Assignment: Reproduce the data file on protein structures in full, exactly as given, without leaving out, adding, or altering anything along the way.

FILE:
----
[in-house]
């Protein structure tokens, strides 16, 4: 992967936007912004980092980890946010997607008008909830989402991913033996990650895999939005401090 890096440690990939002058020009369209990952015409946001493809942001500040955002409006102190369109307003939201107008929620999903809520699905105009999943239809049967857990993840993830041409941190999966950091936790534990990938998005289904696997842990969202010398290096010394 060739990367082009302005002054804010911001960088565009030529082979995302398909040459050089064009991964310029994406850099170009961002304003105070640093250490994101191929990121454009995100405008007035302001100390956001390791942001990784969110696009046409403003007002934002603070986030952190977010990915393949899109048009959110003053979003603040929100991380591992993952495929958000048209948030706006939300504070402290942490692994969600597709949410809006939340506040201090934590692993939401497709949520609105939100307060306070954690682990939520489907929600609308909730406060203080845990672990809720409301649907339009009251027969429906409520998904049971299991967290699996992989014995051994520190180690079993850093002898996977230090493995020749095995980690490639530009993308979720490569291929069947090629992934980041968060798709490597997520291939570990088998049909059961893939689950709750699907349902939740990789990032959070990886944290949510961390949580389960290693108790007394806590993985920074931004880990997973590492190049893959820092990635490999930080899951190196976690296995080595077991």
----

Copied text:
[in-house]
């Protein structure tokens, strides 16, 4: 992967936007912004980092980890946010997607008008909830989402991913033996990650895999939005401090 890096440690990939002058020009369209990952015409946001493809942001500040955002409006102190369109307003939201107008929620999903809520699905105009999943239809049967857990993840993830041409941190999966950091936790534990990938998005289904696997842990969202010398290096010394 060739990367082009302005002054804010911001960088565009030529082979995302398909040459050089064009991964310029994406850099170009961002304003105070640093250490994101191929990121454009995100405008007035302001100390956001390791942001990784969110696009046409403003007002934002603070986030952190977010990915393949899109048009959110003053979003603040929100991380591992993952495929958000048209948030706006939300504070402290942490692994969600597709949410809006939340506040201090934590692993939401497709949520609105939100307060306070954690682990939520489907929600609308909730406060203080845990672990809720409301649907339009009251027969429906409520998904049971299991967290699996992989014995051994520190180690079993850093002898996977230090493995020749095995980690490639530009993308979720490569291929069947090629992934980041968060798709490597997520291939570990088998049909059961893939689950709750699907349902939740990789990032959070990886944290949510961390949580389960290693108790007394806590993985920074931004880990997973590492190049893959820092990635490999930080899951190196976690296995080595077991």